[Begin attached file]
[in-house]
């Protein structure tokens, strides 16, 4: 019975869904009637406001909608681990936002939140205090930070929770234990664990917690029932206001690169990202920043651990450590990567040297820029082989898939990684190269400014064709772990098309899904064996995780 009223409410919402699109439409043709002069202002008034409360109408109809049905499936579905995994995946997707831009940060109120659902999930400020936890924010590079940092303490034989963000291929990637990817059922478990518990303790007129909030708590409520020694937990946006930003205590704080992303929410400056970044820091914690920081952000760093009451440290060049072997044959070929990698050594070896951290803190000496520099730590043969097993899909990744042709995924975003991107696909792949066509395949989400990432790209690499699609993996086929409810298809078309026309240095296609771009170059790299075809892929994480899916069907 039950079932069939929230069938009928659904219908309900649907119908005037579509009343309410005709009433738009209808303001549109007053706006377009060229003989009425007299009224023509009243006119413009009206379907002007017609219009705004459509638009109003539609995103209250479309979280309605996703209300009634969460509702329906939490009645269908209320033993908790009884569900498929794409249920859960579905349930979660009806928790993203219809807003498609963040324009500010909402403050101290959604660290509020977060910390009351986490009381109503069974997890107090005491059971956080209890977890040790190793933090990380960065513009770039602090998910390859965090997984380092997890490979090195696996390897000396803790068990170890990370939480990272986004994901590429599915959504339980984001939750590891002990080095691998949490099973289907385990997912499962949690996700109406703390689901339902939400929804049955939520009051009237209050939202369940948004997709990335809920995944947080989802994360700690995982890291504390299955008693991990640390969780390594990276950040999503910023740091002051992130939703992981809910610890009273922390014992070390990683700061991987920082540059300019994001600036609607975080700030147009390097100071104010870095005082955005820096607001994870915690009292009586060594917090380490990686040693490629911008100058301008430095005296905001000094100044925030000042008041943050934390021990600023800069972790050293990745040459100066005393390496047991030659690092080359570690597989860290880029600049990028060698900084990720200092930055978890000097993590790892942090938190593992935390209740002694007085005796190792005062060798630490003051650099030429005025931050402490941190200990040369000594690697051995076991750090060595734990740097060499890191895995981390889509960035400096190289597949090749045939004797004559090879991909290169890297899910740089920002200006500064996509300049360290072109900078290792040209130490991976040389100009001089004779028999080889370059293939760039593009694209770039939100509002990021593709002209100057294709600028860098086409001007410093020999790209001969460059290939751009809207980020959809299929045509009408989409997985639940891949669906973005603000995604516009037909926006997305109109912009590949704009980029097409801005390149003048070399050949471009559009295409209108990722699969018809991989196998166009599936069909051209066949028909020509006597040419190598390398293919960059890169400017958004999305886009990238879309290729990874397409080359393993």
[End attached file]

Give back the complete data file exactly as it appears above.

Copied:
[in-house]
């Protein structure tokens, strides 16, 4: 019975869904009637406001909608681990936002939140205090930070929770234990664990917690029932206001690169990202920043651990450590990567040297820029082989898939990684190269400014064709772990098309899904064996995780 009223409410919402699109439409043709002069202002008034409360109408109809049905499936579905995994995946997707831009940060109120659902999930400020936890924010590079940092303490034989963000291929990637990817059922478990518990303790007129909030708590409520020694937990946006930003205590704080992303929410400056970044820091914690920081952000760093009451440290060049072997044959070929990698050594070896951290803190000496520099730590043969097993899909990744042709995924975003991107696909792949066509395949989400990432790209690499699609993996086929409810298809078309026309240095296609771009170059790299075809892929994480899916069907 039950079932069939929230069938009928659904219908309900649907119908005037579509009343309410005709009433738009209808303001549109007053706006377009060229003989009425007299009224023509009243006119413009009206379907002007017609219009705004459509638009109003539609995103209250479309979280309605996703209300009634969460509702329906939490009645269908209320033993908790009884569900498929794409249920859960579905349930979660009806928790993203219809807003498609963040324009500010909402403050101290959604660290509020977060910390009351986490009381109503069974997890107090005491059971956080209890977890040790190793933090990380960065513009770039602090998910390859965090997984380092997890490979090195696996390897000396803790068990170890990370939480990272986004994901590429599915959504339980984001939750590891002990080095691998949490099973289907385990997912499962949690996700109406703390689901339902939400929804049955939520009051009237209050939202369940948004997709990335809920995944947080989802994360700690995982890291504390299955008693991990640390969780390594990276950040999503910023740091002051992130939703992981809910610890009273922390014992070390990683700061991987920082540059300019994001600036609607975080700030147009390097100071104010870095005082955005820096607001994870915690009292009586060594917090380490990686040693490629911008100058301008430095005296905001000094100044925030000042008041943050934390021990600023800069972790050293990745040459100066005393390496047991030659690092080359570690597989860290880029600049990028060698900084990720200092930055978890000097993590790892942090938190593992935390209740002694007085005796190792005062060798630490003051650099030429005025931050402490941190200990040369000594690697051995076991750090060595734990740097060499890191895995981390889509960035400096190289597949090749045939004797004559090879991909290169890297899910740089920002200006500064996509300049360290072109900078290792040209130490991976040389100009001089004779028999080889370059293939760039593009694209770039939100509002990021593709002209100057294709600028860098086409001007410093020999790209001969460059290939751009809207980020959809299929045509009408989409997985639940891949669906973005603000995604516009037909926006997305109109912009590949704009980029097409801005390149003048070399050949471009559009295409209108990722699969018809991989196998166009599936069909051209066949028909020509006597040419190598390398293919960059890169400017958004999305886009990238879309290729990874397409080359393993």